Unix FD to Windows File Handles mapping.

Alexandre Julliard julliard at winehq.org
Sun Dec 22 10:12:22 CST 2019

Zebediah Figura <z.figura12 at gmail.com> writes:

> On 12/22/19 6:40 AM, Gabriel Ivăncescu wrote:
>> On 12/21/19 5:34 PM, Bruno Albuquerque wrote:
>>> Thanks. That led me to the init_user_process_params() where it seems 
>>> stdin/stdout/stderr are mapped to the running Windows program. I could 
>>> not find any code that would do anything with other inherited opened fds 
>>> and that led me to think that there is really no special handling and it 
>>> somehow just happens to work with a winelib program (most likely because 
>>> it has a bigger Linux surface to it).
>>> Based on this, I guess what I really want to know is:
>>> 1 - Does a non-winelib Windows program have access to opened fds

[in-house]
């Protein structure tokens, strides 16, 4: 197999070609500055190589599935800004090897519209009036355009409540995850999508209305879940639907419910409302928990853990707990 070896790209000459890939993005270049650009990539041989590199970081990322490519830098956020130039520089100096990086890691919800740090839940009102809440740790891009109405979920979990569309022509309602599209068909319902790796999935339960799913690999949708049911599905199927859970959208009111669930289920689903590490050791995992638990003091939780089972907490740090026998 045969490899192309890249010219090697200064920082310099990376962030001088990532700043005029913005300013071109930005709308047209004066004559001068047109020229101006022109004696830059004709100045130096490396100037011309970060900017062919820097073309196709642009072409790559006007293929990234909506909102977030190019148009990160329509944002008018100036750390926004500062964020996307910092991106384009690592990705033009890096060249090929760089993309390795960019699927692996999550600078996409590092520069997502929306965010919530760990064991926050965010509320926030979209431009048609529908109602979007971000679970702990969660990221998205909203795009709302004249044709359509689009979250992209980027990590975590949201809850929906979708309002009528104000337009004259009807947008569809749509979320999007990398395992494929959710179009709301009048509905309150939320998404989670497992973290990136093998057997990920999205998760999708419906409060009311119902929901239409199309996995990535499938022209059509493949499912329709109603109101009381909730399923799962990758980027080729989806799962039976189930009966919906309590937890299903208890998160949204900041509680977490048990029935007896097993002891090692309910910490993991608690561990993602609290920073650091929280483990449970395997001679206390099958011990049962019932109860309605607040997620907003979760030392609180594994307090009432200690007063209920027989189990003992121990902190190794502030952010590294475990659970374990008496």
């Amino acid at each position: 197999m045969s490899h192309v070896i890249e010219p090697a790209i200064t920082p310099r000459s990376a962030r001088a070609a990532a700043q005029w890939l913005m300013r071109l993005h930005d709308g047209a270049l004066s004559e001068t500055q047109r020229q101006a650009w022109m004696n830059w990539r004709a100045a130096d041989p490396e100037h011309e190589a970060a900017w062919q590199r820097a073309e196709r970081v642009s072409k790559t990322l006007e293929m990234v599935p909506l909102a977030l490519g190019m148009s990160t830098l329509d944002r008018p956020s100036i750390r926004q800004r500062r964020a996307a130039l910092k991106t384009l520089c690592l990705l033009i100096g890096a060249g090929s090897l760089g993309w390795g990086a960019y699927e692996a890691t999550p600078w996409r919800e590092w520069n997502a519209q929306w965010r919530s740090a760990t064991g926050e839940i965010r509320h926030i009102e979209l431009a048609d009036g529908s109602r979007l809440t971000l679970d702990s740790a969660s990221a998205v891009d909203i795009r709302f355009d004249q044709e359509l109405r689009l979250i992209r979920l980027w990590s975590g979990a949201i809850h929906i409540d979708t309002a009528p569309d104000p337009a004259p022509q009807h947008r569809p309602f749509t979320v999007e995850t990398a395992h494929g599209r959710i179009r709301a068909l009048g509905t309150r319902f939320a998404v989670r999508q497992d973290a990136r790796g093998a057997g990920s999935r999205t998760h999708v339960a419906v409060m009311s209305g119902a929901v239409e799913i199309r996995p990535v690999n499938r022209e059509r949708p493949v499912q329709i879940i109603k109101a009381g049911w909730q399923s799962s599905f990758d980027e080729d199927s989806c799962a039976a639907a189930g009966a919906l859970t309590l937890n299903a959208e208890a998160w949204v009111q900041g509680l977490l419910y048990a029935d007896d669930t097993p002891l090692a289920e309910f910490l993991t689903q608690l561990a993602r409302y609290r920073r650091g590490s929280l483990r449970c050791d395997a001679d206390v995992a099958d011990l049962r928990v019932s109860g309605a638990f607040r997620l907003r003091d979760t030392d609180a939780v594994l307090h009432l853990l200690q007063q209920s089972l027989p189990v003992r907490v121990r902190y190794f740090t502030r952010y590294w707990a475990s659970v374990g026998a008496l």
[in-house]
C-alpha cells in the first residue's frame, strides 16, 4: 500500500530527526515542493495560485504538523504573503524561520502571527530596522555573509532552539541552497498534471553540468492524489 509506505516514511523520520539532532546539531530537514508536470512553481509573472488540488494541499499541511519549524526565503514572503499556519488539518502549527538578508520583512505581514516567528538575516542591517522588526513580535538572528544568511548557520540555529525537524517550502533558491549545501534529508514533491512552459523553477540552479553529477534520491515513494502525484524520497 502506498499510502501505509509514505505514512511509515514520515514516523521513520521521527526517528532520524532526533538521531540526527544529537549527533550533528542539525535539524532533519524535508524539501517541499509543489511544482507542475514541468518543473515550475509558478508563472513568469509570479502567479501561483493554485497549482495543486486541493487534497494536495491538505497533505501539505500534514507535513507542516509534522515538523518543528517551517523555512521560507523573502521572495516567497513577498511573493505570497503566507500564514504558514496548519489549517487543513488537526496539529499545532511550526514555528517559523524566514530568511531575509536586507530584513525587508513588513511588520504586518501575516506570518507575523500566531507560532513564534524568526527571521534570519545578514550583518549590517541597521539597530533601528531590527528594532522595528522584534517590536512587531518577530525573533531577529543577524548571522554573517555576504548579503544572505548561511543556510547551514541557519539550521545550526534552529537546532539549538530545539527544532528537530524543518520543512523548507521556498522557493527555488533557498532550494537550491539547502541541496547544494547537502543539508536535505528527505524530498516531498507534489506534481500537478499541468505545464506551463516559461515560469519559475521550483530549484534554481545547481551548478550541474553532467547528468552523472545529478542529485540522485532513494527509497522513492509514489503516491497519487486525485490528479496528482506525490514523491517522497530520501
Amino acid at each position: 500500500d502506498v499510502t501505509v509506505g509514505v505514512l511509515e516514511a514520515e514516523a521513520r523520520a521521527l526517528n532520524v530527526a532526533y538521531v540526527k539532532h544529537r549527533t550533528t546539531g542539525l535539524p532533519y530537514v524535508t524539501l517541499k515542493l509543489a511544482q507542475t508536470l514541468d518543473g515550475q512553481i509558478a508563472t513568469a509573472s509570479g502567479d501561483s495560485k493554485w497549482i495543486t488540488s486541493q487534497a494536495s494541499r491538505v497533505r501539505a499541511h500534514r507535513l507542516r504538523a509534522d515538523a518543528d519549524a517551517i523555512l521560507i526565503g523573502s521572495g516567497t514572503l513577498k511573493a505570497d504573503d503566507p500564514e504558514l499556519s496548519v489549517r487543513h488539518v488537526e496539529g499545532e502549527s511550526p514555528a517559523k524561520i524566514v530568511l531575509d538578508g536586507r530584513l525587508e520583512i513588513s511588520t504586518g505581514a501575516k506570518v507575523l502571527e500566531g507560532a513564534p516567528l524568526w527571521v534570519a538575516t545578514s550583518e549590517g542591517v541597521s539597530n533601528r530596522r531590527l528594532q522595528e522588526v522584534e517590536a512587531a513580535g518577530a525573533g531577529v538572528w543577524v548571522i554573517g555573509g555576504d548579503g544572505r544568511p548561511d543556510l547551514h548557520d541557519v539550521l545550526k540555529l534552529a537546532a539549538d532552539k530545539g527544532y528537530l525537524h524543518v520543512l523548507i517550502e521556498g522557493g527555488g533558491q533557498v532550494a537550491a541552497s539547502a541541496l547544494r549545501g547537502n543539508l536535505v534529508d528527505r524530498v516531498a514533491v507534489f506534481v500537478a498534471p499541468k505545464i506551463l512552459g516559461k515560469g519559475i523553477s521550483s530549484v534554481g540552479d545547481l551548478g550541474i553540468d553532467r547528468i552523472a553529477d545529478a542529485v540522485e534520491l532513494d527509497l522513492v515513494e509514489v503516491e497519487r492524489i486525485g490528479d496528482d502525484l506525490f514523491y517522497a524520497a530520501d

>>> inherited during a fork/exec of Wine?
>>> 2 - If so, is there a way to actually use those fds in the Windows program?
>> Hi Bruno,
>> I'm not sure if this is feasible to you, but keep in mind that "Windows 
>> programs" ran under Wine are technically still running on Linux. So you 
>> still have access to Linux syscalls (but not libraries, unless you load 
>> them manually, which is not worth it).
>> One possible hack to do this in a "generic" way would be:
>> 1) Use an exception handler in your app.
>> 2) Call the 'uname' system call to make sure the returned sysname is 
>> 'Linux'. If the syscall results in an exception, then it's obviously not 
>> running on Linux (it could be running on Windows), so do the necessary 
>> thing there.
> There's also wine_get_host_version(), exported from ntdll, which would
> probably be easier.
> In order to get access to file descriptors in the first place, you can
> use the counterpart wine_server_handle_to_fd() [also exported from ntdll].

Or use wine_server_fd_to_handle() and call Win32 APIs instead of direct
syscalls, that's even easier...

Alexandre Julliard
julliard at winehq.org

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